American Politics and Foreign Policy - Essay Example

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This discussion will provide detailed analysis on the reasons why Russian President Vladimir Putin threatened a moratorium on the 1990 Conventional Arms Forces in Europe treaty during April earlier this year. It will also analyze the extent to which Putin's actions were justified in the context of current global political issues.
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American Politics and Foreign Policy
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Download file to see previous pages The concluding section will draw upon all of this information and the global arguments will be considered when making a finalization about the matter.
In April this year, Vladimir Putin announced that Russia will consider withdrawing from Europe's key arms control treaty in response to United States' plans to install missile defense systems in Eastern Europe (Danilova, 2007). The Conventional Forces in Europe Treaty, which was signed in the last few months of the Cold War, has been considered as the foundation of stability in Europe. It places limits on the number of conventional weapons and foreign forces that can be deployed among member nations (Navosti, 2007). This particular aspect provides the backbone to the matter.
In the first indication that the United States was losing patience with Moscow's inflexibility on the issue, Condoleezza Rice, the secretary of state, described Russia's fears simply as "ludicrous" (Columbia Tribune, 2007). "The Russians have thousands of warheads," she told a press conference in Oslo prior to a NATO meeting. "The idea that somehow you can stop the Russian strategic nuclear deterrent with a few interceptors just doesn't make sense" (Columbia Tribune, 2007).
Mr. ...
Mr. Putin said he had decided to declare a moratorium on an updated version of the treaty because NATO powers had failed to ratify it (Danilova, 2007). The United States and its NATO allies said they would not ratify the treaty until Russia withdrew its troops from Moscow-backed seceding republics in Georgia and Moldova - an argument the Russian Kremlin dismisses as a pretext to allow Washington to boost its military presence in Eastern Europe (Navosti, 2007).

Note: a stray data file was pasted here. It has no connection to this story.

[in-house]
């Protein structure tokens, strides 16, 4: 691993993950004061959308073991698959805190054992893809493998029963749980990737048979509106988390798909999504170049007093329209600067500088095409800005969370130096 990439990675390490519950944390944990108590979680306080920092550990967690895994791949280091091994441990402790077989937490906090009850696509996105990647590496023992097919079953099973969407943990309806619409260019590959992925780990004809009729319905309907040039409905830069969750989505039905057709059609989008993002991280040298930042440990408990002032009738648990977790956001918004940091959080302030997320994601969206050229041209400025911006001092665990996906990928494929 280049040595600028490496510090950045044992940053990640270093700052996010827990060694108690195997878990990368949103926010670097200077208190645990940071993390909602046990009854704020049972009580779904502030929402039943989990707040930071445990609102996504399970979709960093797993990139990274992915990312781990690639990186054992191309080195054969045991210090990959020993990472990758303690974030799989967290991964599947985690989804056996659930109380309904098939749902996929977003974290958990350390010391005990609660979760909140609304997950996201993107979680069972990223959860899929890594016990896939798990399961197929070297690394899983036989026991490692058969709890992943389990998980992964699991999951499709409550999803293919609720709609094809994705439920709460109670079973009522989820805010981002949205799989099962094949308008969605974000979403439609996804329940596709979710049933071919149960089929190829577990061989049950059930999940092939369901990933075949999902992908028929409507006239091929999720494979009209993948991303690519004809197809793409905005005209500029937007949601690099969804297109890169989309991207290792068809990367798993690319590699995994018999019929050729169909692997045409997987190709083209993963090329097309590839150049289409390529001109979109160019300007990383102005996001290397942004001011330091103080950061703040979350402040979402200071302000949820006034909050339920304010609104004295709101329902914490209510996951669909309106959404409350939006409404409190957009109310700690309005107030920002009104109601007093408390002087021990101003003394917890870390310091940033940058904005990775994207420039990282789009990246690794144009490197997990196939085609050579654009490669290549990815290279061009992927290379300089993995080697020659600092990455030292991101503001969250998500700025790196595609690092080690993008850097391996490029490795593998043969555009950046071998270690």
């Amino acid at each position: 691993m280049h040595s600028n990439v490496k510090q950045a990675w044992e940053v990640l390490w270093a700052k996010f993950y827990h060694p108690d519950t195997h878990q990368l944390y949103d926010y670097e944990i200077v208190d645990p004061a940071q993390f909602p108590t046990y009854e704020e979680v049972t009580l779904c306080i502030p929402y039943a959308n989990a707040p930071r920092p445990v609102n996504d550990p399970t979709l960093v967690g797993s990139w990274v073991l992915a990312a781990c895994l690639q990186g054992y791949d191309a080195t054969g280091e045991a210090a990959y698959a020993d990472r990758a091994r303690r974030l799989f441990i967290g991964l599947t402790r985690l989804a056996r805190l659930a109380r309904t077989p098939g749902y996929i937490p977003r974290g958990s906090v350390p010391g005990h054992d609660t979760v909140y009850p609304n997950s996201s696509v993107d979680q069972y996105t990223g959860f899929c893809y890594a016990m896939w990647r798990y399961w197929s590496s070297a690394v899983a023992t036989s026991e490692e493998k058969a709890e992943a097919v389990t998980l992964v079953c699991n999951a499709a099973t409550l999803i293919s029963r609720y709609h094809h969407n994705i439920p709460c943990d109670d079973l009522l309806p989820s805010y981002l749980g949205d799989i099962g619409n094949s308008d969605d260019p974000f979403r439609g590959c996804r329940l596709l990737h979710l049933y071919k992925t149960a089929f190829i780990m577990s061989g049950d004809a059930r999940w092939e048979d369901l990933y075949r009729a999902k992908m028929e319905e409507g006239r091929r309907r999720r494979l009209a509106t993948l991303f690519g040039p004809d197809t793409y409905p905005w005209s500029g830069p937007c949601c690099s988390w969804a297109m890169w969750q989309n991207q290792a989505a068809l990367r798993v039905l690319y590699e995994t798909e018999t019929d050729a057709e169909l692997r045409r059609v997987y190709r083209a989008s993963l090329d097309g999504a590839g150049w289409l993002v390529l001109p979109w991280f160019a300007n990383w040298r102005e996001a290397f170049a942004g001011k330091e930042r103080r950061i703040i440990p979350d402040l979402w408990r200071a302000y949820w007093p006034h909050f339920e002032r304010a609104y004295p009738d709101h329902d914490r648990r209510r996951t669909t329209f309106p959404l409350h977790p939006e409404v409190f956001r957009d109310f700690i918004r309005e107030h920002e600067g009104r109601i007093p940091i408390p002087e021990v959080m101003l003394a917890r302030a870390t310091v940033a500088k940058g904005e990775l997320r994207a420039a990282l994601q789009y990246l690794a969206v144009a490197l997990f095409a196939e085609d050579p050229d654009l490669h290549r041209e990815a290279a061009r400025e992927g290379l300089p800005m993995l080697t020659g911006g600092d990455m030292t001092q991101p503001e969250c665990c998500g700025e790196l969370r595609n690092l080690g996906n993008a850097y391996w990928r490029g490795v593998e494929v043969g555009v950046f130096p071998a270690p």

Background on the Treaty

Negotiated and signed during the final years of the Cold War, the Conventional Armed Forces in Europe Treaty is often referred to as the "cornerstone of European security" (Crawford, 2002). According to the Reuters Fact box (2007) the treaty, signed on November 19, 1990, eliminated the Soviet Union's overwhelming quantitative advantage in conventional weapons in Europe by setting equal limits on the amount of tanks, armored combat vehicles, heavy artillery, combat aircraft, and attack helicopters that NATO and the former Warsaw Pact could deploy between the Atlantic Ocean and the Ural Mountains (Crawford, 2002).

Designed to prevent either alliance from concentrating forces for launching a blitzkrieg-type offensive, the treaty employs a system of concentric zones mandating smaller deployments of tanks, ACVs, and artillery the closer one moves toward the center of Europe (FAS, 1999). While the threat of such an offensive all but disappeared with the breakup of the Warsaw Pact and the dissolution of the Soviet Union, the CFE Treaty's weapons limits and inspection regime, which provides an unprecedented degree of transparency on military holdings, continue to play an important role in Europe (FAS, 1999). CFE states-parties overhauled the treaty in November 1999, ...Download file to see next pagesRead More
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